Defense Date

2009

Document Type

Dissertation

Degree Name

Doctor of Philosophy

Department

Educational Studies

First Advisor

Scott Ross

Abstract

The focus of this study was to determine the balance measures most sensitive and accurate in detecting balance deficits associated with functional ankle instability (FAI). Subjects consisted of those with a history of ankle sprains and resultant symptoms of giving way (N=17; Height=167.72±9.11 cm; Mass=67.81±12.29 kg; Age=23.35±3.62 yrs) and subjects without a history of ankle injuries (N=17; Height=168.16±8.32 cm; Mass=66.22±12.35 kg; Age=23.35±3.26 yrs). Data collection consisted of each subject performing static and dynamic balance tests. Static stability was assessed with force plate measures, the Balance Error Scoring System, foot lift test, and time-in-balance test. Dynamic stability was assessed with the Star Excursion Balance Test, side hop test, and figure-of-eight hop test. Significant receiver operating characteristic curves and therefore cutoff scores were found for the foot lift test (P=0.011; cutoff=4.84 foot lifts), time-in-balance test (P=0.020; cutoff=41.23 s), center-of-pressure velocity (P=0.026; cutoff=1.56 cm/s), anterior-posterior time-to-boundary standard deviation of the minima (P=0.054; cutoff=3.72 s), posteromedial reach direction of the Star Excursion Balance Test (P=0.039; cutoff=0.91 normalized to leg length) and side hop test (P=0.044; cutoff=12.88 s). The associated positive (≥2) and negative (≤0.05) likelihood ratios with each cutoff score indicated that changes in positive and negative posttest probabilities from the pretest probability of 50% were small, yet significant. Essentially, the significant change between pretest and posttest probabilities indicates that clinically relevant information was gained by conducting these balance measure because they quantified a high proportion of individuals with a positive test who have FAI and a low proportion of individuals with a negative test who have FAI. No significance was found for the Balance Error Scoring System (P=0.249), center-of-pressure area (P=0.547), anteromedial (P=0.134) and medial (P=0.125) reach directions of the Star Excursion Balance Test, and the figure-of-eight hop test (P=0.117). In conclusion, we found the foot lift test, time-in-balance test, center-of-pressure velocity, anterior-posterior time-to-boundary standard deviation of the minima, posteromedial reach direction of the Star Excursion Balance Test, and the side hop test to be sensitive and accurate balance measures for detecting balance deficits associated with FAI. We suggest utilizing these measures and their cutoff scores to evaluate balance deficits associated with FAI.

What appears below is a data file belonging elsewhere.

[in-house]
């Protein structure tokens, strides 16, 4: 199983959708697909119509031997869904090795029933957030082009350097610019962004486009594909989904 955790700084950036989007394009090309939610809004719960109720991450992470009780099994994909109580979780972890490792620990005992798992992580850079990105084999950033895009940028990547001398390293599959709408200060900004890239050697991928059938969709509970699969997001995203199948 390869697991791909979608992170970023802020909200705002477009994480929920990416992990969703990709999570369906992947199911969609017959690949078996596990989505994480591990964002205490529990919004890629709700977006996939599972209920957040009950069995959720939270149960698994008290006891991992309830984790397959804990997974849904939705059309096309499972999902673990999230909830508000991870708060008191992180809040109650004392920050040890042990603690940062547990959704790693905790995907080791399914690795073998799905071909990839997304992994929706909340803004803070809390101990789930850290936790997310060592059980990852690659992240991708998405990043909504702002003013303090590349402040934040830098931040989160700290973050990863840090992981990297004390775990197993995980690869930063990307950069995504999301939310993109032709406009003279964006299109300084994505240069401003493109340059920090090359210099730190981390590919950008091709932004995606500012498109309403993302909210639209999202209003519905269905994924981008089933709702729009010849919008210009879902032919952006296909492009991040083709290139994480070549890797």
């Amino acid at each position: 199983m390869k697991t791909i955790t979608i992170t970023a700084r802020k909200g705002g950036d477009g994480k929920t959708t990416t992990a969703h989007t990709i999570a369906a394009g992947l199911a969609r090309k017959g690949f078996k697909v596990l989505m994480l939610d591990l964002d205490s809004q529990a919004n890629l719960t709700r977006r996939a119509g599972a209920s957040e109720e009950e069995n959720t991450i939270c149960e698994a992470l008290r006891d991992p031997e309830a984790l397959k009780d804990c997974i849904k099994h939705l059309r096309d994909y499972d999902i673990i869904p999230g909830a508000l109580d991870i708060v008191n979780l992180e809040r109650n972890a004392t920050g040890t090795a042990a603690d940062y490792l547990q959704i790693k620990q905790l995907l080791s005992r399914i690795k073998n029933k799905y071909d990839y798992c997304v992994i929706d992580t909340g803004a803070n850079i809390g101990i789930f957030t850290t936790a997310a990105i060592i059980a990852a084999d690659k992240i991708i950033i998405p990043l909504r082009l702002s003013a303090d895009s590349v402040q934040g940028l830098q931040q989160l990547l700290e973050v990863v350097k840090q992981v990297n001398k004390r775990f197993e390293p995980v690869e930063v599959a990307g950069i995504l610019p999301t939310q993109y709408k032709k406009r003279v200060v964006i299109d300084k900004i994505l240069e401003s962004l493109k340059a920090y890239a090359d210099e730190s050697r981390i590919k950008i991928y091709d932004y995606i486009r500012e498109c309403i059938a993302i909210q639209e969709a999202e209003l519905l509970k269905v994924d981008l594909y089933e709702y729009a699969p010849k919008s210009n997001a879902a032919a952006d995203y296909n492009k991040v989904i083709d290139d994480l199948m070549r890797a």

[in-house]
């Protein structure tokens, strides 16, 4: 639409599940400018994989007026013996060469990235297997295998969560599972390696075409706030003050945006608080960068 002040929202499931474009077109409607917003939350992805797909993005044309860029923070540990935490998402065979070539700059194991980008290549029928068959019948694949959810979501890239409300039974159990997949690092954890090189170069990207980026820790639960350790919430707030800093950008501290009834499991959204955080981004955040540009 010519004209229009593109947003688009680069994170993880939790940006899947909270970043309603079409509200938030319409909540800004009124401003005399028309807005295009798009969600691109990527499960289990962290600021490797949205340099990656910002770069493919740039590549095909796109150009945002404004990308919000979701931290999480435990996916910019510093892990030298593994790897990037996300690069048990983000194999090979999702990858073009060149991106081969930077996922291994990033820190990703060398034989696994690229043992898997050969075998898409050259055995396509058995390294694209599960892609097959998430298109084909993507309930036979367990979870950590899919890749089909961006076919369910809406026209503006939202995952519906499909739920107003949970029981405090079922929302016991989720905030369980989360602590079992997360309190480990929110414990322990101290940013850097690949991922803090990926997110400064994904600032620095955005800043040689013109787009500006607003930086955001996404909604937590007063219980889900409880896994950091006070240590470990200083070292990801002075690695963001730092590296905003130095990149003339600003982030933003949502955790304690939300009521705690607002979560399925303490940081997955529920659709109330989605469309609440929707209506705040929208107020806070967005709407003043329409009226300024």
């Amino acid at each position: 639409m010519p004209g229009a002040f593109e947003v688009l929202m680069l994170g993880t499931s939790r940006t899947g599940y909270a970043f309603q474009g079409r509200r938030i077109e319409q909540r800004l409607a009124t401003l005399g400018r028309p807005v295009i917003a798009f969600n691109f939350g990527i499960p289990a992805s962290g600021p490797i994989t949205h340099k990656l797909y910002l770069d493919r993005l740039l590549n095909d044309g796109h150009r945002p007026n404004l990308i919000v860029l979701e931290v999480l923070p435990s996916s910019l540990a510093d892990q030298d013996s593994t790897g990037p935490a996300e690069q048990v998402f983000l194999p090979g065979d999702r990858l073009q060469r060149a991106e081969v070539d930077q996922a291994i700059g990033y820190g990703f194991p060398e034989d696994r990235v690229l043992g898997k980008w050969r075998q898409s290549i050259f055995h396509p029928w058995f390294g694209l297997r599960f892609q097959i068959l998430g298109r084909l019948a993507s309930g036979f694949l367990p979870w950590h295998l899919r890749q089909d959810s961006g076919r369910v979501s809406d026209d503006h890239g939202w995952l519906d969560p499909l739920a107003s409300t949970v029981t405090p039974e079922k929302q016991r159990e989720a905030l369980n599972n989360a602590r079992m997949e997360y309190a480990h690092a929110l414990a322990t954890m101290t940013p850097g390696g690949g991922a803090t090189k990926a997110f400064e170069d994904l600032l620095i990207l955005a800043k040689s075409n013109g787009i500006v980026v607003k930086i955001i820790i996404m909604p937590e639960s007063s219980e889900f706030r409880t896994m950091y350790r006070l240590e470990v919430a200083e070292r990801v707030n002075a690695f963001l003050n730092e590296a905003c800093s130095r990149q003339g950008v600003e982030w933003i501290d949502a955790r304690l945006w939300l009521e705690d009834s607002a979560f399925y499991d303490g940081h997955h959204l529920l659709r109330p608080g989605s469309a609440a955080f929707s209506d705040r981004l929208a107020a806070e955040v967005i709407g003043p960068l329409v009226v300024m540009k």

Rights

© The Author

Is Part Of

VCU University Archives

Is Part Of

VCU Theses and Dissertations

Date of Submission

August 2009

Included in

Education Commons

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